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David F. Hales
President, College of the Atlantic

David F. Hales

David F. Hales is the president of the College of the Atlantic in Maine, which in 2007 became the first U.S. higher education institution to achieve carbon neutrality. ALL POSTS

Of course not, but it's not that simple...

Q: As we get closer to the United Nation's conference on climate change in Copenhagen and nations begin setting their agendas, are their goals realistic? Last week, the U.S. and China each announced their emissions target goals. Are they big enough?


At face value, neither position will do much to reduce greenhouse gas concentrations, or affect the rate at which they are increasing. The science communities in both countries as well as the policy makers in the U.S. and China know that as well as anyone else.

 

I speculated in an earlier note here that the recent China-U.S. head of state meeting and the discussions which laid the ground for that meeting might be signs that both countries recognize the necessity to put aside old diplomatic games.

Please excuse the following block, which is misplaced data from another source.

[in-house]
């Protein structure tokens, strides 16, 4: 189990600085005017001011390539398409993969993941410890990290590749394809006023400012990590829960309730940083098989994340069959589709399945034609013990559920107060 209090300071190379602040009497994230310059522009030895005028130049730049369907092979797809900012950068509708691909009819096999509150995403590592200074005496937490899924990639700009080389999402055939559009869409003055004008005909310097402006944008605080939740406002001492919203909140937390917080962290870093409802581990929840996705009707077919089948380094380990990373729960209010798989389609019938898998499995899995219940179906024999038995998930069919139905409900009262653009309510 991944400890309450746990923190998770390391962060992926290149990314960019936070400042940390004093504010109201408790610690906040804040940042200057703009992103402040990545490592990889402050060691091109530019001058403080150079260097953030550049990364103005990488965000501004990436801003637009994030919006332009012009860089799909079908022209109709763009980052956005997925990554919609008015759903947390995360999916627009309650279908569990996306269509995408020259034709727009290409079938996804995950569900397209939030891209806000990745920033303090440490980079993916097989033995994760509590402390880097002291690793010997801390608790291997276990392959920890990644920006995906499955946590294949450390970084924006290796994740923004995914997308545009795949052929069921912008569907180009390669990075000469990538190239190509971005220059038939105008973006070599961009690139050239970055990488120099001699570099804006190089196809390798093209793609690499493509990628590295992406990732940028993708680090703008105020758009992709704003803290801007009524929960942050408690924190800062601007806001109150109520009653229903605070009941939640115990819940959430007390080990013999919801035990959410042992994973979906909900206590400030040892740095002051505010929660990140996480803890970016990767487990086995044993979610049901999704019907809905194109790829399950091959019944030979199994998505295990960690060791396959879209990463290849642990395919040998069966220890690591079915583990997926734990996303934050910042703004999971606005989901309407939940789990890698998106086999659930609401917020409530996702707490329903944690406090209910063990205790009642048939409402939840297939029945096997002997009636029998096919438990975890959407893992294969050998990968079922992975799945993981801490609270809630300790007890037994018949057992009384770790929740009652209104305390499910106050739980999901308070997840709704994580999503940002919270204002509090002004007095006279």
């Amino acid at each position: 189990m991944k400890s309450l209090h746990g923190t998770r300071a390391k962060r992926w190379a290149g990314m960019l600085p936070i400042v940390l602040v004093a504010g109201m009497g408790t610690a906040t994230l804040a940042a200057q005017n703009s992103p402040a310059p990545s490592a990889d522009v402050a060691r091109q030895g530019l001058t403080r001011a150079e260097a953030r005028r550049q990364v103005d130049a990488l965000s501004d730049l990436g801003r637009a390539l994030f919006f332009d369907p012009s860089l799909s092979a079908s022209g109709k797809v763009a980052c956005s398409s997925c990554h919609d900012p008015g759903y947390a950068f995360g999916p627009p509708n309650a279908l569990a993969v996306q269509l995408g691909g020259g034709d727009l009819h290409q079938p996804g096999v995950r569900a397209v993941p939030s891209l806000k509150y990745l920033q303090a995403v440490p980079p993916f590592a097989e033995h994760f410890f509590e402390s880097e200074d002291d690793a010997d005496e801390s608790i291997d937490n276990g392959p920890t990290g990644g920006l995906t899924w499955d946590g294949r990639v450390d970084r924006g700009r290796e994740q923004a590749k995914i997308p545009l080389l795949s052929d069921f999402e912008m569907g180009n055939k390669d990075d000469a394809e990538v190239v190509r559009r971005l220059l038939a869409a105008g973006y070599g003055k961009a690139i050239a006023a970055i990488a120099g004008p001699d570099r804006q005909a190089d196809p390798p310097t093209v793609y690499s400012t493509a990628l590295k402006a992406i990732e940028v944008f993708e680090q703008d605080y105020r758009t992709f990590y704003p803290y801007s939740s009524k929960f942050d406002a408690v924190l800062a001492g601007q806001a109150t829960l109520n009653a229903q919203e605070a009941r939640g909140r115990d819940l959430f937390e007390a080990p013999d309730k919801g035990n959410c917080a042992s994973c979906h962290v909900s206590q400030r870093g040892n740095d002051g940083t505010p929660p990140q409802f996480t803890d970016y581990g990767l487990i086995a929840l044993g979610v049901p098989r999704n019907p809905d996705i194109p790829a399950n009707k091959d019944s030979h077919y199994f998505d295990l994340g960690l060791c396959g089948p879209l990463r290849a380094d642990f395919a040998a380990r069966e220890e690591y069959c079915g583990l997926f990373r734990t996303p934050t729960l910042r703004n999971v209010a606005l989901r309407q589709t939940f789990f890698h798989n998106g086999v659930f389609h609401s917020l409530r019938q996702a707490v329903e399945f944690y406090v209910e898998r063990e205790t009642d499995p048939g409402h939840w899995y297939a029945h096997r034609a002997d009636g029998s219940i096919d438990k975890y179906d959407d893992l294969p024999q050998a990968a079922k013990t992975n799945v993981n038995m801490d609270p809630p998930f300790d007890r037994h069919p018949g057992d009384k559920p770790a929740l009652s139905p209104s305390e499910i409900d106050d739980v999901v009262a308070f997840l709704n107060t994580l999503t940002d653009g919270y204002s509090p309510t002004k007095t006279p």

The subsequent choreographed announcements are further indications that China and the United States might have reached the conclusion that denial and delay is no longer in the strategic interest of either country. Both are well aware of the emerging liquid fossil fuel deficit. Both are well aware of the implications for food security inherent in the convergence of fuel shortages and climate change. The intelligence communities of both are increasingly focused on the implications of this double crunch for the economic and political stability of nations around the world. Both see the threat to their national security interests.

 

It may well be that the announced positions of both China and the United States are but opening gambits in a new Great Game in which their interests are likely to coincide more often than not, which will inevitably entail massive expense, and which cannot be avoided. My strong suspicion is that neither has placed their final offer on the table, and that the leadership in both countries are prepared to go farther.

By David F. Hales  |  December 3, 2009; 8:58 PM ET Save & Share:  Send E-mail   Facebook   Twitter   Digg     Del.icio.us   StumbleUpon   Technorati  
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